Snapshot for August 6, 2003.
Worst recovery on record in terms of job growth
According to the National Bureau of Economic Research, the recession ended in November 2001, as a number of indicators suggested that the economy began expanding in that month. Employment, however, was not one of those indicators. Since the recession ended, the number of jobs has declined by one million overall and by 1.2 million in the private sector. (Because government employment is less sensitive to the business cycle, private sector job growth provides a more direct measure of the impact of economic conditions on the job market.)
The figure below reveals that this is the first recovery in the post-WWII period in which the number of jobs in the private sector has actually fallen 20 months into the expansion. Payrolls are down 1.1% since the start of the recovery 20 months ago, compared to growth rates as high as 17% in the mid-1940s. In the recovery period of the early 1990s, which was also characterized by initially weak employment growth, payrolls increased by 0.3%. The employment growth rate of all prior recoveries has averaged 6.6% in the first 20 months of post-war expansion.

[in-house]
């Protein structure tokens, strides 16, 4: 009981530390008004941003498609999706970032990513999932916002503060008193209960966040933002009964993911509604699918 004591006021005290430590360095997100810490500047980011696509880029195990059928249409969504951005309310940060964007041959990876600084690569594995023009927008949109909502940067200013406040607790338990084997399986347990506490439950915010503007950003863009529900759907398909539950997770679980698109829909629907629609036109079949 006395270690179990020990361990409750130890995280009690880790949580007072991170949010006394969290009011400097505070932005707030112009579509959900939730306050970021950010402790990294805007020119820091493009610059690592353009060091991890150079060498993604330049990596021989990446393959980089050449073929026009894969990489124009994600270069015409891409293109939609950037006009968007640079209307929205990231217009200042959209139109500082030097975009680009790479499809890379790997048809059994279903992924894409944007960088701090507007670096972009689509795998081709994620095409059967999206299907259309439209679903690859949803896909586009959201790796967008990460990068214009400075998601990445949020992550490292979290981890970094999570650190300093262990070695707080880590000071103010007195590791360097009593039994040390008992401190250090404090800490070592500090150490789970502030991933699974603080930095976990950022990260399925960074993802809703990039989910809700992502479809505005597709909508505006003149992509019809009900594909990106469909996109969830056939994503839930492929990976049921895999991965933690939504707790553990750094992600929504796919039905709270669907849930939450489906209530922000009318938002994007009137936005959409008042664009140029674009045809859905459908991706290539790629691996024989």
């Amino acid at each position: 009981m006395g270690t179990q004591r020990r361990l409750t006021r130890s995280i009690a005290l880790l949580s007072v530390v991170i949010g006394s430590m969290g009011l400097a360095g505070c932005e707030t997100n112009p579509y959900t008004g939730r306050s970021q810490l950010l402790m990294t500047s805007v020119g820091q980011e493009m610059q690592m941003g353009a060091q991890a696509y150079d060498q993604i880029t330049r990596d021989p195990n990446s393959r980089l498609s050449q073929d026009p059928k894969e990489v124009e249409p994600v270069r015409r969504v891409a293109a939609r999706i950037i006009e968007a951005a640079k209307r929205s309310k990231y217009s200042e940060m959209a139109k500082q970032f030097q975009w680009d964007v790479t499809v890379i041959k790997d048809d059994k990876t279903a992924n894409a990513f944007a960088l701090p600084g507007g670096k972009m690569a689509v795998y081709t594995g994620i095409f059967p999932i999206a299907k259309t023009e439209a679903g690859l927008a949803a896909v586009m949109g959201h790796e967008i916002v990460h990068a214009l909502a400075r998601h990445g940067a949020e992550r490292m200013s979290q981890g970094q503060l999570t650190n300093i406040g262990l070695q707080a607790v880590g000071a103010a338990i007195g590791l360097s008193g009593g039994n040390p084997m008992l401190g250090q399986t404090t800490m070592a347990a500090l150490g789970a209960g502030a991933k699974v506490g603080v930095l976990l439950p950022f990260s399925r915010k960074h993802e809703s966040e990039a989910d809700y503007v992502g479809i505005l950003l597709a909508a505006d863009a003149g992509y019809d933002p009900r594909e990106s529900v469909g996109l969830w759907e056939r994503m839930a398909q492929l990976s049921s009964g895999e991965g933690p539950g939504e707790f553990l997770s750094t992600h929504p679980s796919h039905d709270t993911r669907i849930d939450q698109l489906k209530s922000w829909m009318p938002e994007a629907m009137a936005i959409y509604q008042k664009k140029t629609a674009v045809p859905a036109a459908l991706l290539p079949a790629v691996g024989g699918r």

The current problem is that, although the economy is expanding, growth has been too slow to generate jobs. Given trend increases in productivity and the labor force, unemployment is unlikely to fall until the economy begins expanding at annual rates of roughly 3.5%. (on average, GDP has grown 2.6% per year since the quarter in which the current recession ended). In order to generate enough jobs to significantly lower the unemployment rate, the economy will need to grow even faster.
This week’s snapshot was written by Jared Bernstein with research assistance by Sujan Vasavada.
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